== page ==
Photographing single concerts on a tour are hard enough. Add in to the mix unpredictable weather, multiple stages, multiple days, and more bands than you can count, and you have your typical summer festival. Even for one-day festival style tours like Warped Tour and Mayhem Fest in the US, festival photography can be as challenging […]
This is a public service announcement and an open letter to fans who insist on shooting photos and video at concerts, despite the fact that they look awful. Dear fans: Please, put down your cell phones.
You’ve seen it before. A sea of point and shoot digital cameras and cell phones held aloft during concerts, snapping away for posterity. In fact, there’s a good chance you’ve done it yourself. Here are five simple tips for making better live music photos when you’re shooting from the crowd, especially with a cell phone, […]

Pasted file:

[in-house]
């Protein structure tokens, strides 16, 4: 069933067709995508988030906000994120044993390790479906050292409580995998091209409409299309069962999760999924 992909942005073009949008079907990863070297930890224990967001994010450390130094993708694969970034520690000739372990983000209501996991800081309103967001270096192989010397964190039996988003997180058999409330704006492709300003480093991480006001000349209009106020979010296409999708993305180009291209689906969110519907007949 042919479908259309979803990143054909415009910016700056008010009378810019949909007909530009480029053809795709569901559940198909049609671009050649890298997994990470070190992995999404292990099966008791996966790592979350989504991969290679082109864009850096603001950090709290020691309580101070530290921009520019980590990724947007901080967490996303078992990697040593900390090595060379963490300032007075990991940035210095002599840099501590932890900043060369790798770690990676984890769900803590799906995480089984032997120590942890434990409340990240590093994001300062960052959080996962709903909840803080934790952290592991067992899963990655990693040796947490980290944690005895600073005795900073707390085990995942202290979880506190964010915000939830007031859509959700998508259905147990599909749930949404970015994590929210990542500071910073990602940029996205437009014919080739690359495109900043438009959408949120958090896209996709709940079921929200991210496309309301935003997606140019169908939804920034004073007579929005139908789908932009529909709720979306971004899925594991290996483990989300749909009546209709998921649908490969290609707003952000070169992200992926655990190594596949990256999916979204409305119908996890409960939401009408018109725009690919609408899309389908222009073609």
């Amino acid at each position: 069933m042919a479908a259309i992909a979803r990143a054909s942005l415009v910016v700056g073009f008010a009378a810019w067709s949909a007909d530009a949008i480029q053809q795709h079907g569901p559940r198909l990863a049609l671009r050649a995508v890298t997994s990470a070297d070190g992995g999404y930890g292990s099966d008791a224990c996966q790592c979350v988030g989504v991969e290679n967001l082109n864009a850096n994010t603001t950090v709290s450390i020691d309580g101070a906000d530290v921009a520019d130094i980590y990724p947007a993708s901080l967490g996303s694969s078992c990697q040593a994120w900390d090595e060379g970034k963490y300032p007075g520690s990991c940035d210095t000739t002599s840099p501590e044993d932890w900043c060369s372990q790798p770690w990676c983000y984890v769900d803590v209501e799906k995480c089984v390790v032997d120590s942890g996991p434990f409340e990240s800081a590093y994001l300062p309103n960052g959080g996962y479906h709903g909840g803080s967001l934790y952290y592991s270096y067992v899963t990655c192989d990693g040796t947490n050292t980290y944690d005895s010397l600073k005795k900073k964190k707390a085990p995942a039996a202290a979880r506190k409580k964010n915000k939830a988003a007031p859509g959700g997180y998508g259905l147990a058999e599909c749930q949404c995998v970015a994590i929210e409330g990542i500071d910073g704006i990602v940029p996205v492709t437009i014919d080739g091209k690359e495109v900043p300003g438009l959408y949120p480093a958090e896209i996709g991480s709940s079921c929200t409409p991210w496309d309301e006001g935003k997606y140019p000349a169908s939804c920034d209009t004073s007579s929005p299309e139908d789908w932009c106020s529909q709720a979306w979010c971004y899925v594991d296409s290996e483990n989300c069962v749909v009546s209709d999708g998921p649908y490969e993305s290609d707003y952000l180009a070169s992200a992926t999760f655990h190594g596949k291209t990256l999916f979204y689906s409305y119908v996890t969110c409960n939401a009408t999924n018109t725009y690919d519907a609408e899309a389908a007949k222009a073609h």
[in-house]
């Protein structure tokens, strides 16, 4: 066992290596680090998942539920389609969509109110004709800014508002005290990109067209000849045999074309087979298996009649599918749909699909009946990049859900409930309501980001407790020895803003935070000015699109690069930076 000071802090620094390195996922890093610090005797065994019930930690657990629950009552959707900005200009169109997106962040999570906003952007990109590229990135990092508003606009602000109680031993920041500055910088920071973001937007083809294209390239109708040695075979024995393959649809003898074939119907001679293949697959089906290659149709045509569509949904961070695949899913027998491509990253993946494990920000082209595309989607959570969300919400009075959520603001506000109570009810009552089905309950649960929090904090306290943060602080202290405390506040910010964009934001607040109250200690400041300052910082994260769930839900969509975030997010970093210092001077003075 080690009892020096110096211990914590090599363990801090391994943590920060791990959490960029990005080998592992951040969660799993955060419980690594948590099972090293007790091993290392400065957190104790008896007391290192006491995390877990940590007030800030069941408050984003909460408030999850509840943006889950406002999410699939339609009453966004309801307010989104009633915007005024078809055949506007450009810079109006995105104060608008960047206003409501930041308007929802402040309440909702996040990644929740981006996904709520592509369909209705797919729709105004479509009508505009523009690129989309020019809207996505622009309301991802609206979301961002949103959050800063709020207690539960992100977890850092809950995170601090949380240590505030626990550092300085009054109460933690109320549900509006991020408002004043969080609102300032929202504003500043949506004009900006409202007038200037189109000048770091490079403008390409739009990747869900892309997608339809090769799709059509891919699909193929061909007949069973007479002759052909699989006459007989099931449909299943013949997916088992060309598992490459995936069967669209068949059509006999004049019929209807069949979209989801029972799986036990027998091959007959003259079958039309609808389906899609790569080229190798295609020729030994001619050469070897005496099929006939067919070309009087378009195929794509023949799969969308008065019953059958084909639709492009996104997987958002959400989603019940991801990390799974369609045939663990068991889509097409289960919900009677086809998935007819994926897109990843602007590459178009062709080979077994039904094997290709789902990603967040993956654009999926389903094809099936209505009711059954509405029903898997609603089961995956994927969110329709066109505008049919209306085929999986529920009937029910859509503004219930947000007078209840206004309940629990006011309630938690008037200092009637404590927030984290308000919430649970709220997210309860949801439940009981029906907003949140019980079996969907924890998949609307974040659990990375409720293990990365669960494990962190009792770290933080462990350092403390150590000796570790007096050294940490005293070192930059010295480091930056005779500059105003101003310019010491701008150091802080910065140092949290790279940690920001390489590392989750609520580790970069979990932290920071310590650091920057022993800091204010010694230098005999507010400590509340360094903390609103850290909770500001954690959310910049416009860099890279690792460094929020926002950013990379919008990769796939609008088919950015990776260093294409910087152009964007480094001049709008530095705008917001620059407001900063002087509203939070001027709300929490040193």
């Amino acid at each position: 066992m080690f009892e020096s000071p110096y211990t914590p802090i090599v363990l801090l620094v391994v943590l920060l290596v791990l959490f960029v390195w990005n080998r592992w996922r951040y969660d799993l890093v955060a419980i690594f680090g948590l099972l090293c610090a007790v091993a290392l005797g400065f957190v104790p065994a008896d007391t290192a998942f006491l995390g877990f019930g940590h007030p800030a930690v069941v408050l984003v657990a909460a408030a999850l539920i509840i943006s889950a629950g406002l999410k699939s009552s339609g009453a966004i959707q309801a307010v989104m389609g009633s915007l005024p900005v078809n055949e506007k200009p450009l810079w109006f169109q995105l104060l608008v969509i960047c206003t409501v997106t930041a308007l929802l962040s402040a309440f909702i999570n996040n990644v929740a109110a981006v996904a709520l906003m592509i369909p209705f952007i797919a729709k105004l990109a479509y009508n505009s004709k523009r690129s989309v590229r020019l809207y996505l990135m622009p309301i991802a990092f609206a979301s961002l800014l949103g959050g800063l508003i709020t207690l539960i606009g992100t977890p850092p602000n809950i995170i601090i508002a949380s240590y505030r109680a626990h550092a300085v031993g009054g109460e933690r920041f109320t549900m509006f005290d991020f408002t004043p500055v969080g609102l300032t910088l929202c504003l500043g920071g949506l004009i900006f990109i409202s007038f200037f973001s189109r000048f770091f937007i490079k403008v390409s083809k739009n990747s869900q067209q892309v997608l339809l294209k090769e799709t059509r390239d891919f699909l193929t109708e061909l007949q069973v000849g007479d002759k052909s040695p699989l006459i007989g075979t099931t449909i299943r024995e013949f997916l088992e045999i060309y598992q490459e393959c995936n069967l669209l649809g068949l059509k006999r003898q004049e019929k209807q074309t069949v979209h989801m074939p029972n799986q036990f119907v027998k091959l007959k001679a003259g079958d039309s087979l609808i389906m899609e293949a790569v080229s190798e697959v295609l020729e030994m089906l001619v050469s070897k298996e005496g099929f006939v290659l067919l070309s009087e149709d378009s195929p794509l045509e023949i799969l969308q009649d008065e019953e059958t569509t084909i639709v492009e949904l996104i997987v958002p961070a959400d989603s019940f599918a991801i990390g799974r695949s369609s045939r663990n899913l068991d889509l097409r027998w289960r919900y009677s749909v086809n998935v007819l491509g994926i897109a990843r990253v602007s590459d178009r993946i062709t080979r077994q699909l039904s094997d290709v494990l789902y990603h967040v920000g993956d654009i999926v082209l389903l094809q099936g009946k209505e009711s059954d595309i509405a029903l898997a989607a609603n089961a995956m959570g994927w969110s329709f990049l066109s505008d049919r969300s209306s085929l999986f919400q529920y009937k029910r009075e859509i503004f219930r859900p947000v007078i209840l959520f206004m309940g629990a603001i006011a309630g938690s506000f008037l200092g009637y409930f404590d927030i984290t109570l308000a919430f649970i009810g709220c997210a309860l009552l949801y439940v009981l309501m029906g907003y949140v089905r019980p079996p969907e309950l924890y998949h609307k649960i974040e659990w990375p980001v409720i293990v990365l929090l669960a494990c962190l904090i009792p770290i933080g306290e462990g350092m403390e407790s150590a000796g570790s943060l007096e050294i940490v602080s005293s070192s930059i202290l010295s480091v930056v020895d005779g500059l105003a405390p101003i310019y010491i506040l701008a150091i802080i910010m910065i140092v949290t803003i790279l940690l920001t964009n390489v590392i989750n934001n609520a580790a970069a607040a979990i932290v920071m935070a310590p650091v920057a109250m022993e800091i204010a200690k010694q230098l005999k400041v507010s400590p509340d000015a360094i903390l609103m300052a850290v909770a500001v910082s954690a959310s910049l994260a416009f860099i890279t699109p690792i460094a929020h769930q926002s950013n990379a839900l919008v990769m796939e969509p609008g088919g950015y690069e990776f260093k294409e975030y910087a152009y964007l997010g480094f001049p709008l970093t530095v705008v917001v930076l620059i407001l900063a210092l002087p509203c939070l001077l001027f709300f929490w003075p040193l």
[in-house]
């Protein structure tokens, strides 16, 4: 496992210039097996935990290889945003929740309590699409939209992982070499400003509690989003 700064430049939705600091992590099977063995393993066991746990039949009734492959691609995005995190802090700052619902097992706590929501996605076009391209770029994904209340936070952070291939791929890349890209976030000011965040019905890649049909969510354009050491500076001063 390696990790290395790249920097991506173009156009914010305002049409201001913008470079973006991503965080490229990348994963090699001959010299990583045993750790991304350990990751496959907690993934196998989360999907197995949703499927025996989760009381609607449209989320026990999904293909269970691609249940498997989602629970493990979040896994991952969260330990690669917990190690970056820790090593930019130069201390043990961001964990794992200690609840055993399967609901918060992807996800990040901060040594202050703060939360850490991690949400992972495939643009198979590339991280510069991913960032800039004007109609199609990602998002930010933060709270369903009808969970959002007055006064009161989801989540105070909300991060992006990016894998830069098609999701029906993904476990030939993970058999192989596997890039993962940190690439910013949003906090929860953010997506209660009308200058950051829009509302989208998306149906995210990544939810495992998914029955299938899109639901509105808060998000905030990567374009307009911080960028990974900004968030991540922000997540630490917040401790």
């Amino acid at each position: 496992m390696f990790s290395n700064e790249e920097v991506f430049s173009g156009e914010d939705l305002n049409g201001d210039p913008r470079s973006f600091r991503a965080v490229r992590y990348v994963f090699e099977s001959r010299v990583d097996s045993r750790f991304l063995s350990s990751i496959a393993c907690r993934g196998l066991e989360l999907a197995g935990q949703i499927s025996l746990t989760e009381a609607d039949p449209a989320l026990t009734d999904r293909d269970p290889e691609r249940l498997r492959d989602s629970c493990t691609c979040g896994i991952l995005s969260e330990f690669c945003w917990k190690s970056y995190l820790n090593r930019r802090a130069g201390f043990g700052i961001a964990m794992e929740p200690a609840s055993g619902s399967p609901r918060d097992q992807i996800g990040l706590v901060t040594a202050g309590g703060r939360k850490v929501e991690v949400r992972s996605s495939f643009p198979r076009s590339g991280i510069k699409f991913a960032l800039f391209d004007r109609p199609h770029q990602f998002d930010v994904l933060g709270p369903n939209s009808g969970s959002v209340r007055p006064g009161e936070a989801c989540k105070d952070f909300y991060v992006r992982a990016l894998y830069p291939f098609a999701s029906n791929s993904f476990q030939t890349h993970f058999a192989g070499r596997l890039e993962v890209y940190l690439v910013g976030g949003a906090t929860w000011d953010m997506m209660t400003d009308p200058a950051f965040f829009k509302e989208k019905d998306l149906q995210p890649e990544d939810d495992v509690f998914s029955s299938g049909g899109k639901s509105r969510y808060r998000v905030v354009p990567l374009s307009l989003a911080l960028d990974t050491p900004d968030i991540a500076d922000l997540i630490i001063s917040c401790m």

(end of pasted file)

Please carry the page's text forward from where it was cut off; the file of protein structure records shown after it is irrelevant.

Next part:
You’re probably seen it before. Strange waves or rings of color and tone rippling over fabric, or perhaps weird, maze-like squiggles instead of parallel lines when you’re zoomed in at 100% in Photoshop. This is called a moiré pattern. Moiré patterns are artifacts that have a fixture of digital imaging, but which have been most […]
When it comes to shooting concerts, I’m a big advocate of shooting in manual mode. Even though it might seem daunting, shooting in manual mode actually simplifies your photography and arguably eliminates more headaches than it can possibly create. Consider this a case against auto mode.
New to the world of live music photography? Here’s five basic and essential concert photography tips that every new live music shooter should know, whether you’re just shooting from the crowd or have just scored your first photo pass.